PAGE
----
The chassis management unit 72 also performs arbitration of system board Resources and the system board resources are accessible by the Master node card at a time by way of chassis management unit 72 controlled arbitration between the 4 master node cards. The GPIOs CPLD_REQ and CPLD_GNT are connected to the node cards through External Network Slots (Slots 0-3).

The MDIO Bus (MII bus) is a shared resource of the master node cards. It is used by the Master node card to access the Media Independent Interface of the Ethernet transceiver for their configuration. Note that one Master node card has the ability to access the MDIO of a transceiver to which it does not connect. The External Slot node cards will need to coordinate to avoid conflicts.

A set of UARTs 124, a system board DB9/RS232 transceiver, is a shared resource of the master node cards. Only the Master node card will have access to the transceiver and be able to use its UART interface to communicate externally from the chassis.

System Board Configuration Inputs

The system board has the following inputs for system configuration that are read by the chassis management unit 62 and made available to Master node card via the System Register Space:

    • Board Rev ID—Used as needed to provide distinction between board versions/assemblies.
    • System board ID—Used as needed to provide distinction between different system boards, e.g., between OEM variants of the system board.
    • Slot Presence—The same signal that is also used to enable power to a slot. When a card is first installed, the chassis management unit 72 will detect its presence by the card's internal pullup to this signal. The chassis management unit 72 will record this presence status in the System Register Space. Furthermore, when the chassis management unit 72 enables power to the slot via this signal, it will drive the line low. The presence state is recalled via the original presence detected and stored into the System Register Space.

The chassis control panel 126 includes any Buttons, LEDs or other device that would be on the chassis for user input. The control panel is driven by the chassis management unit 72 and accessible by the master node card through the System Register Space. Fans are driven by a fan control unit 128 that is part of the chassis management unit 72 and controlled by the Master node card through the System Register Space.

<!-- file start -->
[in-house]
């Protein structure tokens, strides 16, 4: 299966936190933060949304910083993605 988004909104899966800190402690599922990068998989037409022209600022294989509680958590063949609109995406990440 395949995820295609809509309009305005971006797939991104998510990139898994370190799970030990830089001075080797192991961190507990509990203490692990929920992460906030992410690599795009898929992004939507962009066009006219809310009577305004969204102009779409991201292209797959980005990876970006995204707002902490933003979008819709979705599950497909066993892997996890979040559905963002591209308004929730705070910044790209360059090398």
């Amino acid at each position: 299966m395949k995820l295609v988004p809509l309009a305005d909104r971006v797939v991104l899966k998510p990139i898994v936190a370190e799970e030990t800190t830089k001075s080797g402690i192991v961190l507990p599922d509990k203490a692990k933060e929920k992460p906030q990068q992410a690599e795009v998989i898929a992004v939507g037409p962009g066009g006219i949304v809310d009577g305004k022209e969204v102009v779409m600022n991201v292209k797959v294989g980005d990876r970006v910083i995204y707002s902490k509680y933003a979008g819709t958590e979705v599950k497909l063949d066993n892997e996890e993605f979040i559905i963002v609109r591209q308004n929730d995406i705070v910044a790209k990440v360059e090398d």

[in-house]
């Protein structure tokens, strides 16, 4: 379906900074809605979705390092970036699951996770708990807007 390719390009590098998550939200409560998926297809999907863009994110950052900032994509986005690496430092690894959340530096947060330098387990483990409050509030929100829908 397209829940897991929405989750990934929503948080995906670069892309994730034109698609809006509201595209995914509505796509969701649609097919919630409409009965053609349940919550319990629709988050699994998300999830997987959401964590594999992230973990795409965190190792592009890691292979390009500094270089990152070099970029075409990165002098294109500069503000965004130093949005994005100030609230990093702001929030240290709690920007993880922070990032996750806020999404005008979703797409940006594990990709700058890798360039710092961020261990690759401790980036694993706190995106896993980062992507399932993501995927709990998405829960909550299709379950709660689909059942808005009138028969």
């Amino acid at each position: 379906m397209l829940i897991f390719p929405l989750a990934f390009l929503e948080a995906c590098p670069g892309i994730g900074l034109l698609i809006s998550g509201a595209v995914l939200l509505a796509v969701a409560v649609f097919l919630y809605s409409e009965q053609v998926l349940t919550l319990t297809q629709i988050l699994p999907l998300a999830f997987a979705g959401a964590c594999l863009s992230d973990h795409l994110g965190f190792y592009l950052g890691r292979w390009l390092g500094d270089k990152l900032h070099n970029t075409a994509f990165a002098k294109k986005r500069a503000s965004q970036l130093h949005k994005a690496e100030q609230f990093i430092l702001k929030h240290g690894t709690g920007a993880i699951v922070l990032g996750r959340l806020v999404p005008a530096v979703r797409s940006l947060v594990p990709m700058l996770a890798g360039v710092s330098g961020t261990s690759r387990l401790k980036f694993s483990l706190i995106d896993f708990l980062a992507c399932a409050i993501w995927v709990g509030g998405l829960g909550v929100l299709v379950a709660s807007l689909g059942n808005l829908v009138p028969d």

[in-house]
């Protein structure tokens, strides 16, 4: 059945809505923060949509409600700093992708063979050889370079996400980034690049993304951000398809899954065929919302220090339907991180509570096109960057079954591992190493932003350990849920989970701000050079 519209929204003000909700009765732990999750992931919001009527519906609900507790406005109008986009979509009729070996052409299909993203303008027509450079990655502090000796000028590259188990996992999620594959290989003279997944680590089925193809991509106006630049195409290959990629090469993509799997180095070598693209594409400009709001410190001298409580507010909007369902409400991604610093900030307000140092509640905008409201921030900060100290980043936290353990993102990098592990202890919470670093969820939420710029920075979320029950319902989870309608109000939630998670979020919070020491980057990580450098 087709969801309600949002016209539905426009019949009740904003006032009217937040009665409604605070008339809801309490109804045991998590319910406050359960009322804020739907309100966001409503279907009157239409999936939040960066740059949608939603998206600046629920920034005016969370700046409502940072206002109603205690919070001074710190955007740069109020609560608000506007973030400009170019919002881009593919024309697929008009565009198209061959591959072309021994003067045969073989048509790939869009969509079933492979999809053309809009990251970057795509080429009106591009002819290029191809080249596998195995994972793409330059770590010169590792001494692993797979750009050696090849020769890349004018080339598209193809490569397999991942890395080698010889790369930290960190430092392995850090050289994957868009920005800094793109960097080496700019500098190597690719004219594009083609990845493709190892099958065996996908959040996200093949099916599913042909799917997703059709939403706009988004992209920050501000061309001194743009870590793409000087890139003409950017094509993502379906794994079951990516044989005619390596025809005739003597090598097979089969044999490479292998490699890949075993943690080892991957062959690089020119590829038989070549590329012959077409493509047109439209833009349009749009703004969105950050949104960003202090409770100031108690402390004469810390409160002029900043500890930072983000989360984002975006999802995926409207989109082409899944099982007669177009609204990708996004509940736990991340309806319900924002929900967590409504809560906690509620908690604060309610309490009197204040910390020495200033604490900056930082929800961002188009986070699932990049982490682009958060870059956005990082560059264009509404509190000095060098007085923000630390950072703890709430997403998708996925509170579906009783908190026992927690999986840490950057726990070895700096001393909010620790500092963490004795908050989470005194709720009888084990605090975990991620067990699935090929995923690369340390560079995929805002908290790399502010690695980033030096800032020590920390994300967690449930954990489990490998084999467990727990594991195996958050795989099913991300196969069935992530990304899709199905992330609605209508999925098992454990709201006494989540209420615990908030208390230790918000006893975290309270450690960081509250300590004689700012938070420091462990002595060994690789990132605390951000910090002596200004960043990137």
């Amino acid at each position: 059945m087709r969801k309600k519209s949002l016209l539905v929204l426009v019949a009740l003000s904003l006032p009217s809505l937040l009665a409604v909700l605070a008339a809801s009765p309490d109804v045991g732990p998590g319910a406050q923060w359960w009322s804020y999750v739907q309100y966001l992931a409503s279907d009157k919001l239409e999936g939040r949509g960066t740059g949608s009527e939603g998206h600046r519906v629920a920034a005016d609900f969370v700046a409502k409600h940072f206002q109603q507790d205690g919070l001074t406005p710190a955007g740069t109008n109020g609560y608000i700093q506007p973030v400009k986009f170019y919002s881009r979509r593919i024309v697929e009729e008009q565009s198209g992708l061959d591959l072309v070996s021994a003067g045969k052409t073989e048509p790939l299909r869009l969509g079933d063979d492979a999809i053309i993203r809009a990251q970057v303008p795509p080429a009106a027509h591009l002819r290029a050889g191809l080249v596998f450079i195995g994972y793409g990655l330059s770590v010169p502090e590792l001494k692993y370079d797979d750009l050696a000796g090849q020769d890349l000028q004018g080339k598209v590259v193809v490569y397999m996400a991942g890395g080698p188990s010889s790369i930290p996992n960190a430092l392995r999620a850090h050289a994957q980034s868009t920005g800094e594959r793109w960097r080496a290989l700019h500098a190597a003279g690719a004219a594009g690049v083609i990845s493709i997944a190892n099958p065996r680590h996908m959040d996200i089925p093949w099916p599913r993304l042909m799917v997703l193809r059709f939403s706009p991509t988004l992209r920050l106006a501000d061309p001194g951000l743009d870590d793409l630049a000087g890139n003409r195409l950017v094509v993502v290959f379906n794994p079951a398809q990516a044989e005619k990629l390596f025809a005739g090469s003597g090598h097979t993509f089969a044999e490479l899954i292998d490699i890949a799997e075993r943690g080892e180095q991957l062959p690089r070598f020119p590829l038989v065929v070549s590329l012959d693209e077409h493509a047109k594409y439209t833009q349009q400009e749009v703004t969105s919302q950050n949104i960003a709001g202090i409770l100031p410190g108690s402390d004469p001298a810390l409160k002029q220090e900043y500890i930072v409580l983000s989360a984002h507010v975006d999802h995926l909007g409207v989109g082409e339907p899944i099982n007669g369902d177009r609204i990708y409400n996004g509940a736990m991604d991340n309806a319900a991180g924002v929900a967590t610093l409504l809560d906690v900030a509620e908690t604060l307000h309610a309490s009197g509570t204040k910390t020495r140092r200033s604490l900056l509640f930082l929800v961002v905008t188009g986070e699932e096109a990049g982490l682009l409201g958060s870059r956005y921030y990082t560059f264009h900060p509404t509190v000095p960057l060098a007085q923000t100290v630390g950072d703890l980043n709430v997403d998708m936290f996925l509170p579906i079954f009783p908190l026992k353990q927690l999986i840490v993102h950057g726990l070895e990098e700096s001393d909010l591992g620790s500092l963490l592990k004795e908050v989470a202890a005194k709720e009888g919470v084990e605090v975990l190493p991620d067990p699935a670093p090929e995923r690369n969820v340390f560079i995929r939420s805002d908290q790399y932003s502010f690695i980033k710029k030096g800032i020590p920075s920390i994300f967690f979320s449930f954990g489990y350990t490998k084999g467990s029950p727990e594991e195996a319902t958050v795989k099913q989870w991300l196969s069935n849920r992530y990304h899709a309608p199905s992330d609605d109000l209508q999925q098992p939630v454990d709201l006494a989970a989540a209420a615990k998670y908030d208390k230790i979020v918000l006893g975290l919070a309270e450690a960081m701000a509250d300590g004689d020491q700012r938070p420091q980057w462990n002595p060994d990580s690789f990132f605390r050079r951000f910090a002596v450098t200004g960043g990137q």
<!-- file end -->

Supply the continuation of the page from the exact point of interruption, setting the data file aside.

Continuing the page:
JTAG is used update the firmware image on the chassis management unit 72. This is performed by a JTAG connection between the node card edge connector in Slot 0 and the chassis management unit 72. The other node card slots will not be connected to keep the JTAG bus clean.

The system board may contain multiple physical connectors, contain routing between the physical connectors for power and signaling, and one or more Ethernet physical connections, where the physical connectors connect to a PCB on which is one or more servers. The connectors, in one embodiment, may be PCIe. The routing between the connectors may be using XAUI and/or SGMII. The power may be 12 v where 12 v is generated on the system board from an AC or higher voltage applied to the system board. The system board may be in a chassis that fits in a rack and/or it may be a blade. The system board may include additional systems that can be placed inside the chassis where the power and signal routing goes through a board that is connected with one or more connectors on board forming a bridge without any additional wires. The system board may have an ATX form factor. If SGMII is used, it may be routed from one physical connectors to a 1 Gbit PHY that is used to connect to a standard Ethernet cable. When one or more SGMII signals from additional connector(s) are used, they are routed to additional Ethernet PHYs enabling multiple Ethernet cable to be hooked to the system board. The system board may also have regulation for the Ethernet. The system board also has a device that goes from XAUI to the output that goes to a PHY and/or has SFP cages on it.

In another aspect, a chassis controller 72 may have a system controller that provides enable signaling to each connector. The system controller may be implemented in many ways, such as programmable logic (an FPGA) or cold logic (a standard microcontroller or a fixed-function ASIC). The system controller may be any type of processor with memory and GPIO interface. The system controller may include SMBus arbitration where the chassis manager has the lock that controls the arbitration. In one embodiment, there may be no processor on the system board other than the chassis management unit and the Ethernet transceiver. The chassis controller may have a regulator for Ethernet and Chassis Management unit.